Perhaps your current company car has seen better days, so you've decided to get rid of it. Or maybe you'd like to cut down on expenses by switching to a cleaner, more fuel-efficient and, so, more cost-effective model. Whatever the reasons behind it, selling a vehicle you use in your business usually has tax implications, just like the sale of any other business assets.
Here's a look at some of the chief tax issues you need to be aware of if you're self-employed and thinking of selling or trading in your car (or getting rid of it some other way).
In the UK, you may have to pay capital gains tax — or corporation tax, if you do business as a limited liability company — whenever you ‘dispose of' a business asset.HMRC considers you to have disposed of a business asset if you:
In theory, you'd have to pay corporation tax (or capital gains tax if you're a sole trader and use your car for business travel) if you sell the car for more than you bought it.
You'd also have to pay capital gains or corporation tax if you dispose of the car some other way and make a profit. For example, you'd have to pay tax if you traded in your car for another one and the value of the trade-in was higher than the original price of the vehicle.In practice, however, it's unlikely that this will happen. Namely, the chances of you making a profit from selling or trading in a car are very slim.
The AA reckons that a new car can lose as much as 40 percent of its value in its first year on the road. And by the third year, you can expect it to decrease as much as 60 percent of its value. To put things in perspective, that shiny new Vauxhall Insignia you bought for £20,000 in 2015 could now cost as little as £8,000.
Unfortunately, it's not that simple. Aside from the difference between the purchase price and what you sold or traded in the car for, HMRC also requires you to factor in the number of capital allowances you claimed.
If you do business as a limited liability company, your status may affect how much corporation tax you have to pay. Similarly, if you're a sole trader, doing this may increase your income tax bill (although you'll be happy to hear, you won't have to pay capital gains tax).Sounds complicated? Don't worry. We'll explain everything in a minute.But before we dive in, here's a quick refresher on claiming capital allowances on your business vehicle.
If you buy an automobile and use it for business purposes at least some of the time, HMRC lets you claim a tax deduction. The deduction could be the full purchase price or a lesser amount, depending on:
Let's say you do business as a limited liability company.In 2015, you bought a car for £20,000, and you paid for it using the company's money. The vehicle emits 85 grams of CO2 per kilometre. Since it belongs to the company, no deduction for personal use applies.HMRC's current writing down allowance for new cars that emit between 75g/km and 130g/km is 18 percent.According to the emission guidelines:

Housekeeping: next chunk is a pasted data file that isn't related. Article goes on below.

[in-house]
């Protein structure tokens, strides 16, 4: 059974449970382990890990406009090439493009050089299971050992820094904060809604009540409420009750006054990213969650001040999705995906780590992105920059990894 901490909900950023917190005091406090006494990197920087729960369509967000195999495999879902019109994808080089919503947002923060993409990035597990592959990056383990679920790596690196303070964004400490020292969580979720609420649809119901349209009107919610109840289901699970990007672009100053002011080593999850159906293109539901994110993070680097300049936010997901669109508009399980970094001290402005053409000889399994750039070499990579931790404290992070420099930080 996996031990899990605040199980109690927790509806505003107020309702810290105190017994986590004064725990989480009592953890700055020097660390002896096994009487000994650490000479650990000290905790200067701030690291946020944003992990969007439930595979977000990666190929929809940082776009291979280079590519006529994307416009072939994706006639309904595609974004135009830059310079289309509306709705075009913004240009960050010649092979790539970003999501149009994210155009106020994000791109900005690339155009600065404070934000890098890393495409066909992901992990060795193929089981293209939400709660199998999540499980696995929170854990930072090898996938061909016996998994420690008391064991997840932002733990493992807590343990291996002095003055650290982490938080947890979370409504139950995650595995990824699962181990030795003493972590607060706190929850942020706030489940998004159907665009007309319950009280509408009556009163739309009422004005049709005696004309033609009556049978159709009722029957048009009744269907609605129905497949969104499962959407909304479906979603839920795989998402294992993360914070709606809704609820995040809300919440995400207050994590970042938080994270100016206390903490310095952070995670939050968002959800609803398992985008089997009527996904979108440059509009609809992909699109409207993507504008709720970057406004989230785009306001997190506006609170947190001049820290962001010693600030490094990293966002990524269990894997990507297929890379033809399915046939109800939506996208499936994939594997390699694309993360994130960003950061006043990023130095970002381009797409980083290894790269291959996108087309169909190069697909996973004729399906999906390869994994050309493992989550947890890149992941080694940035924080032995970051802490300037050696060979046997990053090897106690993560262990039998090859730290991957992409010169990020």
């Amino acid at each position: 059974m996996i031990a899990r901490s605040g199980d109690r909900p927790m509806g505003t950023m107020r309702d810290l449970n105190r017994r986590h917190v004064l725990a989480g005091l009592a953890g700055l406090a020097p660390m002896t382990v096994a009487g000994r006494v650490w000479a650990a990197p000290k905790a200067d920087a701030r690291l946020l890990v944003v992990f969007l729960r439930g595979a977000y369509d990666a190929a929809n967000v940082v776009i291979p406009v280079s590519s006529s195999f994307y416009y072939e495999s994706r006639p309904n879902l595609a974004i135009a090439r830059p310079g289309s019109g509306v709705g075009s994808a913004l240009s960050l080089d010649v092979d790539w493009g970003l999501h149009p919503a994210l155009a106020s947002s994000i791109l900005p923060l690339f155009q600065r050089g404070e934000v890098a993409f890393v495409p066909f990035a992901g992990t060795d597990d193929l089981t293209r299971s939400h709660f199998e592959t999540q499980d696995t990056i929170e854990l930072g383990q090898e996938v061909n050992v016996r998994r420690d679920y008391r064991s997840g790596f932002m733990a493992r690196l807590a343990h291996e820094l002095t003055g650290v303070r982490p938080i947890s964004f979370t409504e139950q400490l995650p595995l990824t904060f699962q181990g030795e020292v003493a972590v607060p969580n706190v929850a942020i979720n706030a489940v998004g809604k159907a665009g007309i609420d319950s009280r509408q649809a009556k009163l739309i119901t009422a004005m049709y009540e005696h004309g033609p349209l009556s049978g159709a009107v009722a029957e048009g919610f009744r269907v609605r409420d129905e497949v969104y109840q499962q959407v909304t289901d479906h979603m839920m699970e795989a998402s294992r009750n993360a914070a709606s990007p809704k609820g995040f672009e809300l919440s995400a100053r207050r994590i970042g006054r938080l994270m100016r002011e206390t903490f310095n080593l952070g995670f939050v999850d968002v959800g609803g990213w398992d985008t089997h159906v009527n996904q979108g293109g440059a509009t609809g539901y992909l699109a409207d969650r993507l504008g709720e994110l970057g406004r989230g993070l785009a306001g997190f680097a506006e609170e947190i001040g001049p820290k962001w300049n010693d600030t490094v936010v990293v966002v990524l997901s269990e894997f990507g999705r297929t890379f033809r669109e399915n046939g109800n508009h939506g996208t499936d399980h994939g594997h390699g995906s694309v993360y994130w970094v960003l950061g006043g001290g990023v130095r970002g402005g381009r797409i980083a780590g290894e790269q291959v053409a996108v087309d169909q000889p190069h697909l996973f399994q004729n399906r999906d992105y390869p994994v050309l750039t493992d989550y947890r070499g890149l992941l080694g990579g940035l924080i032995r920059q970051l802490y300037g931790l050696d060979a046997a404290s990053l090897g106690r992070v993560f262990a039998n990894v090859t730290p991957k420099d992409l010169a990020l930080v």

Your tax liability isn't just a question of whether you've sold or traded in the car at a profit. You also need to account for any writing down allowances you've claimed in the past.If the car's sale price or trade-in value is higher than your total writing down allowances, you'll have to adjust the allocation, which is called a balancing charge. And this will increase your overall tax bill.
A balancing charge is the opposite of a writing down allowance. While a writing down allowance reduces your tax bill, a balancing charge increases it.A balancing charge aims to make sure disposing of a business asset doesn't result in you claiming an entitled tax deduction, which may be higher.
Let's say you do business as a limited liability company. In 2017/18, you made £60,000, and your allowable business expenses were £11,000. Resulting in a company's total taxable income for the year to £49,000.In 2015, you bought a company car for £15,000. And, between 2015 and 2018, you claimed £5,000 in writing down allowances.In 2018, you sold the car for £8,000.The difference is £3,000 more than what you've claimed in writing down allowances. As a result, you'll need to add a £3,000 balancing charge to your total profits for 2017/18.So, your total taxable income for the year is £52,000, which means you'll pay more tax.
If you've made it this far, that's excellent. You now know how selling or trading in your car could affect your tax bill if you're a sole trader or a limited liability company.But how do you go about selling your car? Where are some of the best places to list it? Actually, where do you even start?Here are some steps you can take to make sure you get a good deal: